Recipe Review: Lime and Coconut Chicken

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Lime and Coconut Chicken

Recipe from Chaos in the Kitchen

Hey Mom, whatcha doin?

Hey Mom, whatcha doin?

I find it really challenging to consistently cook complete healthy meals on weeknights. With busy work schedules and everyday stressers it’s tempting to open up a bag of pre-cooked dumplings or call for take-out. But now, as I’m getting closer to my wedding date, I feel a renewed sense of dedication to cook a healthy weeknight meal. Chris is supportive of this, but, as I’ve stated before, he’s quite a picky eater. So not only should our weeknight meals be fast, simple, and healthy, but they also have to be “fiancée approved”.

All of the marinade ingredients

All of the marinade ingredients

One of my new favorites that has recieved Chris’s approval is lime and coconut chicken from the website Chaos in the Kitchen. It’s a great weeknight dish because it can be prepared in stages throughout the afternoon/evening. I can swing by the grocery store on my way home for chicken and whatever else I need, prep the meat and sauce in 20 minutes, let it marinate the 2 or 3 hours I’m teaching lessons, and then complete the whole dish in the time it takes me to boil some white rice. The flavors are also fantastic. It has sweetness from the coconut milk, a spicy nudge from the pepper and just the perfect tang from the limes.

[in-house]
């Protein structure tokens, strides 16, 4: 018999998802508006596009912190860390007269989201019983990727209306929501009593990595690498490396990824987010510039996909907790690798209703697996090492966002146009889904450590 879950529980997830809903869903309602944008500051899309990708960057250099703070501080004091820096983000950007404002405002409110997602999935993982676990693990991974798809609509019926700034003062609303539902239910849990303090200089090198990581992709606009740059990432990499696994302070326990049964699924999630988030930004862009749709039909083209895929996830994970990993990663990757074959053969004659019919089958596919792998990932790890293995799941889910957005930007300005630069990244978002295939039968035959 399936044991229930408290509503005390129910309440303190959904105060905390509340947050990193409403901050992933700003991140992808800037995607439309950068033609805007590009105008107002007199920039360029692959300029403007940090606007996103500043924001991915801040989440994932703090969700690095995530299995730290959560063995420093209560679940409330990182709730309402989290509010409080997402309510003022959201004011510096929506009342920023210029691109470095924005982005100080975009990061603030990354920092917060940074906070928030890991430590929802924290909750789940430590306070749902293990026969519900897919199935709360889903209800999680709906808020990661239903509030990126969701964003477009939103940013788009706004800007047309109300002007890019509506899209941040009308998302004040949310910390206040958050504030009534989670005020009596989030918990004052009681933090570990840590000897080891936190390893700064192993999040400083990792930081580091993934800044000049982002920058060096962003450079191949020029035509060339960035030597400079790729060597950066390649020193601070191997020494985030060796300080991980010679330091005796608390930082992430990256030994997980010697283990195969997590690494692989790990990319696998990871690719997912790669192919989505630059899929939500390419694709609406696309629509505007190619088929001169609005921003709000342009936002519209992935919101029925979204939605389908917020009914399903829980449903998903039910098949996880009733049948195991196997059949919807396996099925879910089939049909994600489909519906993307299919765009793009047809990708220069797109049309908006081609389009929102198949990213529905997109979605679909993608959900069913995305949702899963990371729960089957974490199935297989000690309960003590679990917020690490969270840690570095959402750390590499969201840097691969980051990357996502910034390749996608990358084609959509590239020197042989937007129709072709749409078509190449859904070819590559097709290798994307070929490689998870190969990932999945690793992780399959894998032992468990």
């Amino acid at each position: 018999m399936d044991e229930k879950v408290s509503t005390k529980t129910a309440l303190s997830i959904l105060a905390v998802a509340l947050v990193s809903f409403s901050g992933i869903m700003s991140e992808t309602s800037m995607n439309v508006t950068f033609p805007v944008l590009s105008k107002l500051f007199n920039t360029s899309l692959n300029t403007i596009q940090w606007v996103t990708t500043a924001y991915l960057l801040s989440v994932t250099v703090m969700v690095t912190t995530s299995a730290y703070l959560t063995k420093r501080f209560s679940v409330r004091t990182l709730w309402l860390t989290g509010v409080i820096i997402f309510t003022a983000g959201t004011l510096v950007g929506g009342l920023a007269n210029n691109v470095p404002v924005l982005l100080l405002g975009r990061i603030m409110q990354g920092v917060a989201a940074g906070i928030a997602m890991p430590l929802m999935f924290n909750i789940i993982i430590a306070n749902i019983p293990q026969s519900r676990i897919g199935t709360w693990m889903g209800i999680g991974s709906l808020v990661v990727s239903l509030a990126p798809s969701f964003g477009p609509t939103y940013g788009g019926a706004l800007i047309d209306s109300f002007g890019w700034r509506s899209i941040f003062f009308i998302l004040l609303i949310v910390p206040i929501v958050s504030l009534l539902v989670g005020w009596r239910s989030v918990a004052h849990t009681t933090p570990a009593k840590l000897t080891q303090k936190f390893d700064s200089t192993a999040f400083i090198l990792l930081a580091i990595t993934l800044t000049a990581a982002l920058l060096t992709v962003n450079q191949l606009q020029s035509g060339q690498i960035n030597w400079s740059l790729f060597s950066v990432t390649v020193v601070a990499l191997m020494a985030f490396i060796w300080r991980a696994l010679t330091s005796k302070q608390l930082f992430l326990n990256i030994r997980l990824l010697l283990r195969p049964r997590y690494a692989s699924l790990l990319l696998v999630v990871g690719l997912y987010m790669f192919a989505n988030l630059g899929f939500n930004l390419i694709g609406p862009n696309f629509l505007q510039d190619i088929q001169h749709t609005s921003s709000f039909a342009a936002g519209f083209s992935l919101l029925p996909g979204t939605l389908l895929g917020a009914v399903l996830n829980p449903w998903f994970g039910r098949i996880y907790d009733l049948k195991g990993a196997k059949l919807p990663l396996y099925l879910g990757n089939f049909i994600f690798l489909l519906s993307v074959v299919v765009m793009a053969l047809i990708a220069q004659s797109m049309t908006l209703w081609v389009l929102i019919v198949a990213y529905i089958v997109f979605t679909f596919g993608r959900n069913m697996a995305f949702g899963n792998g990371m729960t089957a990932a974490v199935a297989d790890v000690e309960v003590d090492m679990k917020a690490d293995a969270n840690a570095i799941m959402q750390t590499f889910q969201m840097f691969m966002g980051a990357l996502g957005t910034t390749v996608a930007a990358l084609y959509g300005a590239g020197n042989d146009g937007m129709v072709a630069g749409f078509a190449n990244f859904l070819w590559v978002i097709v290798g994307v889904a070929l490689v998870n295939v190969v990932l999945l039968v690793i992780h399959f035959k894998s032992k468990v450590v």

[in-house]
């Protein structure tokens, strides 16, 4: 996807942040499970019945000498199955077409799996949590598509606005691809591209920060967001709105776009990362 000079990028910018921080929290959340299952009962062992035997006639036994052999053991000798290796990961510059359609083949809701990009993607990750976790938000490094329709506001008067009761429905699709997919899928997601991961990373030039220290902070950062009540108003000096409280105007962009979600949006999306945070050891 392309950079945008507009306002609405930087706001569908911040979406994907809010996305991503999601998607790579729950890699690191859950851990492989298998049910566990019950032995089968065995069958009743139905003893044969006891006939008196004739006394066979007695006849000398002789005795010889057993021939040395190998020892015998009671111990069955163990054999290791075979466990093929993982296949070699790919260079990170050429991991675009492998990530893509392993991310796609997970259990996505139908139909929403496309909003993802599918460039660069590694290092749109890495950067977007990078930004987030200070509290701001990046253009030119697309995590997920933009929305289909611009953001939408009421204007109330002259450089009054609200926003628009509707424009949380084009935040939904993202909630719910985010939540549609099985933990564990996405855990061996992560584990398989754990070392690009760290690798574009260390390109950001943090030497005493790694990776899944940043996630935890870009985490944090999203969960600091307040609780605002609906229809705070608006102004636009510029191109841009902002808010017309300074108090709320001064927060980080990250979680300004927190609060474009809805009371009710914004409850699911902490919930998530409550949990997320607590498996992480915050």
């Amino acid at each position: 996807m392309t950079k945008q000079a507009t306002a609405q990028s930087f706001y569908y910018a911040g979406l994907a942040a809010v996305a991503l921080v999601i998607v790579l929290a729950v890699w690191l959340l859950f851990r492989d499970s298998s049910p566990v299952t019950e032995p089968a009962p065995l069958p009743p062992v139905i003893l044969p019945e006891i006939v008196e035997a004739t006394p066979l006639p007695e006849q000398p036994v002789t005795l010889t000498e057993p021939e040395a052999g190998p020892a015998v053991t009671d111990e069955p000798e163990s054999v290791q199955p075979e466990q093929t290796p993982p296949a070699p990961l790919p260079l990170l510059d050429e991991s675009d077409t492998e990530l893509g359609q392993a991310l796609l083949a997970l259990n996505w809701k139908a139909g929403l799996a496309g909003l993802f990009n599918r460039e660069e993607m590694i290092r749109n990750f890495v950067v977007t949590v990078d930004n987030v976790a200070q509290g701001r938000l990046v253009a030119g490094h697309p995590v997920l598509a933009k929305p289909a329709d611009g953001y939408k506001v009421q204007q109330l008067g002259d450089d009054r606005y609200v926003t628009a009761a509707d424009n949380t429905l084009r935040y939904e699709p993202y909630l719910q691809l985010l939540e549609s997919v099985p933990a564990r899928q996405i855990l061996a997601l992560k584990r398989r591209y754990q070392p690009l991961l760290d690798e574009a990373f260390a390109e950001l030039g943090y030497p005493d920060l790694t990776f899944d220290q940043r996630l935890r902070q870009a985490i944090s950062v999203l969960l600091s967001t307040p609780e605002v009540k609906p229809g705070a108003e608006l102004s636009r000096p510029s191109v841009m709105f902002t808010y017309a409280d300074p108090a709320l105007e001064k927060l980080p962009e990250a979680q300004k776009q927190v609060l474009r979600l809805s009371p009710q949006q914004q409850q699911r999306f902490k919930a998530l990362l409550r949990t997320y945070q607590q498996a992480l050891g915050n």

The marinade before the chicken goes in

The marinade before the chicken goes in

All of the ingredients can be easily procured at any local grocery store. I use a generic curry powder and my very own homegrown cayenne peppers in the marinade. (Side note: Can I just take a second to say how awesome it is to grow your own ingredients? It makes you feel like you can accomplish anything!) The recipe doesn’t specify the kind of oil used for the marinade. I’ve made this successfully with both olive and vegetable oil, so I think it’s up to your preference and/or what’s on hand. I tweak the recipe by juicing the zested lime and tossing it into the marinade bag to add more citrus flavor, it’s a small thing but it really makes a difference.  I also don’t use cilantro….Chris is not a fan.

After 2-3 hours the little lime peak through the marinade, letting you know its done :-) (just kidding!)